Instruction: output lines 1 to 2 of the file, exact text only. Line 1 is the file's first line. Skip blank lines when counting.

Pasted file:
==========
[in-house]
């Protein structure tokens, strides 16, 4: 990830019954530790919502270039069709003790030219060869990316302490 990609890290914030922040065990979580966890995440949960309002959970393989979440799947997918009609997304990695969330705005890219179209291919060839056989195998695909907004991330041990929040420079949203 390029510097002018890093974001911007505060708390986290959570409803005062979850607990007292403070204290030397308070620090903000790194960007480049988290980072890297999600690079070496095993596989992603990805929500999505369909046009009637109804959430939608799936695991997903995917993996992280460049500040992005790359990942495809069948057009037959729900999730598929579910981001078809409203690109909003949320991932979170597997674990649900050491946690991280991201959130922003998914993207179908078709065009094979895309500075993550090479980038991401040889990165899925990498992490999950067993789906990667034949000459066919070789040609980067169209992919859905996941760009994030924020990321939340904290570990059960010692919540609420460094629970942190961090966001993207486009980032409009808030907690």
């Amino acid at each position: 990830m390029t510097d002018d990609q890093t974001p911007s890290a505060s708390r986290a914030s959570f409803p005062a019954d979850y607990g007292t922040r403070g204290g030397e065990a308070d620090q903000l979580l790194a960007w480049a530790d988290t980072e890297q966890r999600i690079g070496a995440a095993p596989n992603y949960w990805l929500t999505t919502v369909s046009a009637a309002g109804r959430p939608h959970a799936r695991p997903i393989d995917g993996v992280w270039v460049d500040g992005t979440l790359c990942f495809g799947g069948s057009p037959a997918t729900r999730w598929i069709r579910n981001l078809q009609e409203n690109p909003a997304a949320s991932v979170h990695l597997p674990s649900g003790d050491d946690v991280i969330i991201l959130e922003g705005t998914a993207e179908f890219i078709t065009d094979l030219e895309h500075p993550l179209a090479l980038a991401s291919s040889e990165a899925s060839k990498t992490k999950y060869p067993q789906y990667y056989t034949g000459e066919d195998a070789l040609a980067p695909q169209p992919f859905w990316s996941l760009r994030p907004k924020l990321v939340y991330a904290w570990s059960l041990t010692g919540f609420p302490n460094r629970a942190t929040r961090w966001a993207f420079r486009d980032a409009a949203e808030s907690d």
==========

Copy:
[in-house]
């Protein structure tokens, strides 16, 4: 990830019954530790919502270039069709003790030219060869990316302490 990609890290914030922040065990979580966890995440949960309002959970393989979440799947997918009609997304990695969330705005890219179209291919060839056989195998695909907004991330041990929040420079949203 390029510097002018890093974001911007505060708390986290959570409803005062979850607990007292403070204290030397308070620090903000790194960007480049988290980072890297999600690079070496095993596989992603990805929500999505369909046009009637109804959430939608799936695991997903995917993996992280460049500040992005790359990942495809069948057009037959729900999730598929579910981001078809409203690109909003949320991932979170597997674990649900050491946690991280991201959130922003998914993207179908078709065009094979895309500075993550090479980038991401040889990165899925990498992490999950067993789906990667034949000459066919070789040609980067169209992919859905996941760009994030924020990321939340904290570990059960010692919540609420460094629970942190961090966001993207486009980032409009808030907690």